Covid-19, This Pandemic and Us a Year Later
It’s Been a Long Journey. Last year, March 2020, the world really had no idea what we were up against. Many narratives were strewn in the media and depending on one’s personal politics, beliefs and life experiences not everyone believed the mysterious virus would decimate the global population and change our definition of normal, but it did. Covid-19 has been the catalyst to most if not all of 2020-2021’s global, social, cultural and economic storylines: meticulous safety precautions, rising death tolls, hospital supply shortages, businesses shutting down, civil unrest, the stress of virtual learning, immense job loss, unreliable housing and mental health struggles.
Take a moment and think back to where you were when the quarantine was announced. Did you ever imagine it would still be in effect today? Other countries were able to eradicate Covid-19 completely, but the U.S is still working on figuring it out. With the immunizations rolling out, and less stringent social distancing procedures, could we finally take our mask off for good?
A Learning Curve
2020 was a year of learning. We all learned what essential meant. We learned how sacred toilet tissue, disinfectant products, protectant masks and soap and water. We learned how important our hospitals, doctors, nurses, and workers are. Hospitals became severely overpopulated. Grief massively spread all over the country and family members had to learn how to mourn the loss of loved ones without memorials, proper goodbyes or funerals. We had to learn how to cope with loneliness and isolation due to Covid-19 rules and restrictions.
Challenges and Triumphs
Unemployment assistance and sporadic government stipends in the form of stimulus checks attempted to stop an economic collapse due to mass layoffs, close of businesses and essential business mandates. There became an increased need for an ecosystem of bartering services instead of monetary based services. Additionally, Covid-19 sparked a new wave of entrepreneurs. The surge of new small black businesses were unprecedented. It was important to witness the visibility these businesses gained. During this pandemic, finding a way to increase revenue due to job security being uncertain, was necessary.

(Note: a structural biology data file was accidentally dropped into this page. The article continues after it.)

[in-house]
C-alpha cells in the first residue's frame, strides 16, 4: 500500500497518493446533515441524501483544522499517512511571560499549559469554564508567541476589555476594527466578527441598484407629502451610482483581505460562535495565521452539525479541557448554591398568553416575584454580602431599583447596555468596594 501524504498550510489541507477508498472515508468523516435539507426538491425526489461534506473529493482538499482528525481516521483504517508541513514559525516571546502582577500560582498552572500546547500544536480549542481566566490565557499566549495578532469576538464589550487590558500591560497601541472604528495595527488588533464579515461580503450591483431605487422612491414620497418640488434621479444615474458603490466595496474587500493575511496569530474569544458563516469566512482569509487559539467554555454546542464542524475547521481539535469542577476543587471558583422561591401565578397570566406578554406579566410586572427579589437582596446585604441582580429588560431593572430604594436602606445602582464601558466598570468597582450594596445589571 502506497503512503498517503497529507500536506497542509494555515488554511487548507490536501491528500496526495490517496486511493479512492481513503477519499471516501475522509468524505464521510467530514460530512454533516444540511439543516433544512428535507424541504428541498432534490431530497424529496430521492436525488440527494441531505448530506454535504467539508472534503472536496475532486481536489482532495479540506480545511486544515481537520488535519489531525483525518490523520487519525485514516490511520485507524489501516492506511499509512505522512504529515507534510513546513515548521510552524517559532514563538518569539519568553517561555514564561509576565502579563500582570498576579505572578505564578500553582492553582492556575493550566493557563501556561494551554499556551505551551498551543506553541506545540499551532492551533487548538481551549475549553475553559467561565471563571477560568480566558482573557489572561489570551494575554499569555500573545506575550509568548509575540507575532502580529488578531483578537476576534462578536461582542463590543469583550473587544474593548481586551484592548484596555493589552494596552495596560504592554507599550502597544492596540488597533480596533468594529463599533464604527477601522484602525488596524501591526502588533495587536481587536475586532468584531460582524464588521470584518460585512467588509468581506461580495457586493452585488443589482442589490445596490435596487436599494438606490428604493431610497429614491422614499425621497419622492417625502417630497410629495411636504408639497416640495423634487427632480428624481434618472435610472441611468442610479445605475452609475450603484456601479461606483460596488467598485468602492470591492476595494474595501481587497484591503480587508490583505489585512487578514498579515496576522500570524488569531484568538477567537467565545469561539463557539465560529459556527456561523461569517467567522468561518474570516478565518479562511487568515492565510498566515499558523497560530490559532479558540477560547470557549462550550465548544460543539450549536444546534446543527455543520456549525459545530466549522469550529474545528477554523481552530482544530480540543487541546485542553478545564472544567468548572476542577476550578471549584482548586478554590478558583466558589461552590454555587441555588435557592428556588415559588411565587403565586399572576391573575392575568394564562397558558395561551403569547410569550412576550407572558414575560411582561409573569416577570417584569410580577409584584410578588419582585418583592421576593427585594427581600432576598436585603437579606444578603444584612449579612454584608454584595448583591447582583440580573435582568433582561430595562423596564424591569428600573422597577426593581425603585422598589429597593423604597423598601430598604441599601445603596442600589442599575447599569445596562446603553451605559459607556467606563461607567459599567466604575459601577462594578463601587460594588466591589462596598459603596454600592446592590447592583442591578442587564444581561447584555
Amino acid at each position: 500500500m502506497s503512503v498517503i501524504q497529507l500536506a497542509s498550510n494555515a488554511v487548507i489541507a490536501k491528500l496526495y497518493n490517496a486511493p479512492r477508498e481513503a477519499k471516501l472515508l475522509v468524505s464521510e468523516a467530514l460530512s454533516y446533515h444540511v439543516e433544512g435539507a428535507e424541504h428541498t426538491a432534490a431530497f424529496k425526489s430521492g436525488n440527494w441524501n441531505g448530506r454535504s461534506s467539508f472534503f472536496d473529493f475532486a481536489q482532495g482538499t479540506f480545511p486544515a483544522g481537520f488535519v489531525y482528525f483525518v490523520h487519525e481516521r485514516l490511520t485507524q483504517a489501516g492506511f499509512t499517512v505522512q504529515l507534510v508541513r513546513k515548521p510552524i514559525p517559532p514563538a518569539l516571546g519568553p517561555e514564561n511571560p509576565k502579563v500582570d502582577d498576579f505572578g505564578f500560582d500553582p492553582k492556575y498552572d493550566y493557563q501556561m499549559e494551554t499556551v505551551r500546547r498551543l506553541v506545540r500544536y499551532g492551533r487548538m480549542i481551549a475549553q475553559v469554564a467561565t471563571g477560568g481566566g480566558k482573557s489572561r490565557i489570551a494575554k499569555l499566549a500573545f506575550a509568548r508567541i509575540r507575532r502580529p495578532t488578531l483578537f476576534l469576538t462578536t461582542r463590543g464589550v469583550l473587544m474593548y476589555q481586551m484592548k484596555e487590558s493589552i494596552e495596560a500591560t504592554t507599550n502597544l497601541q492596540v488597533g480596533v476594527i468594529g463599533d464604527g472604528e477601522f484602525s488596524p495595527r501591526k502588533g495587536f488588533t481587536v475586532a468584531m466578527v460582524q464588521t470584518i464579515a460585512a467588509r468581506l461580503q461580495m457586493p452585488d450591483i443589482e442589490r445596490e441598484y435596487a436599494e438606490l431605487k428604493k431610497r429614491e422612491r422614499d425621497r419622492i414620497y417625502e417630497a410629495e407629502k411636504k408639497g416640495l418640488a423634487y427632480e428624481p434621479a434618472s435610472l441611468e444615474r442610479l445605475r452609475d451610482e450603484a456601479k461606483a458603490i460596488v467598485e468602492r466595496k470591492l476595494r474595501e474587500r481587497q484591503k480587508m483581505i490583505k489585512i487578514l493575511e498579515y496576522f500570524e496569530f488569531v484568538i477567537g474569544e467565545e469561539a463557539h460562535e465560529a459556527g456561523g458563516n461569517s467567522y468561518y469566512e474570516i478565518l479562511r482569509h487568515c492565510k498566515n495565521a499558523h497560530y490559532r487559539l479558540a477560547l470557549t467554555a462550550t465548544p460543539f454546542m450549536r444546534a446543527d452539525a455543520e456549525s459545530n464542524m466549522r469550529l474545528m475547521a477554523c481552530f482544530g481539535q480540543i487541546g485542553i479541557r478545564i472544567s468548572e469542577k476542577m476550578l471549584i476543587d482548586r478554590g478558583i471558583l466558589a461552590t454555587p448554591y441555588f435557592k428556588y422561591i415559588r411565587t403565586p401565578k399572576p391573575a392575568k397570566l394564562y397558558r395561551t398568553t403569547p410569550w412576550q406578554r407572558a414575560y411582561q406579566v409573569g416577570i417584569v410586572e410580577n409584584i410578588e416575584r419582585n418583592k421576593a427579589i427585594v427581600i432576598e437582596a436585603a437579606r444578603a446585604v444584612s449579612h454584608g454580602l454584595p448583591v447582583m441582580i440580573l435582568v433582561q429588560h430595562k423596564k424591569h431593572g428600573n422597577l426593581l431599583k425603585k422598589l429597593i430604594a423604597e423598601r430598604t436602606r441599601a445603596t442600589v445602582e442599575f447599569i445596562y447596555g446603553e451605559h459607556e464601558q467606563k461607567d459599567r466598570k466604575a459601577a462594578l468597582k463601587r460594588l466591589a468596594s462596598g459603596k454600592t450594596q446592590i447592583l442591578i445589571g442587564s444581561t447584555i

Within poor black neighborhoods, there were very few facilities available to even be tested for Covid-19 despite Black Americans being the most at risk. This isn’t new – to not have the medical access that other communities are granted. The disparity of equal access to public healthcare for Black Americans is a historical fact and a present issue that has yet to be resolved. Historical medical evidence references using the black population as testers for new medicinal trials and procedures. The Black community have every right to be weary. Even with more companies releasing updated vaccinations to immunize the public against the Covid-19 virus, most older and high-risk Black Americans have not received their vaccine due to distrust of the government or the lack of access to receive the vaccine. No matter what decision our people decide to make regarding the vaccine, we must always put our health and safety first. Furthermore, the pandemic wasn’t the only thing to consume the minds of Black people and the public in general over the past year.
The World Watched
Despite Covid-19 social distance guidelines, Americans took to the streets to protest police brutality. Covid-19 effects such as isolation, depression, frustration, sadness and anger were further heightened as millions of Americans watched from the confines of their home as George Floyd yelled and pleaded for his late mother as police officers straddled him to the ground and murdered him. Emotions were already high but witnessing George Floyd’s murder left people all across the world filled with angst, disdain, sorrow, fear, exhaustion and uncontrollable anger. We’ve experienced this tragedy far too often in the black community but the Pandemic made everyone sit still and watch our reality. The world noticed the injustice and solidarity began to occur – in unison, we can agree that enough was enough.
When the lockdowns first went into effect, the first week was a party as the realization set in that this was really happening. There were virtual games being played, virtual happy hours, social media was on fire as most people were stuck inside their residences. By the third week, the “new car” smell of being home wore off and not knowing when this would end caused national anxiety. Here we are, a smooth 365 days into this thing and even though some places are operating almost like normal, a large portion of society is struggling mentally, emotionally, and financially. Decreased socialization, death of loved ones, unforeseen financial crisis, social injustice, and isolation for a year has impacted us all. A year later, priorities, relationships, lifestyles and perspectives have changed due to Covid-19.
We as people all have a shared experience. We are forever connected. So much progress has been made but we look forward to the day when we can step outside and not run if a person is less than 6 feet away.
What a powerful look back at the pandemic, a year later.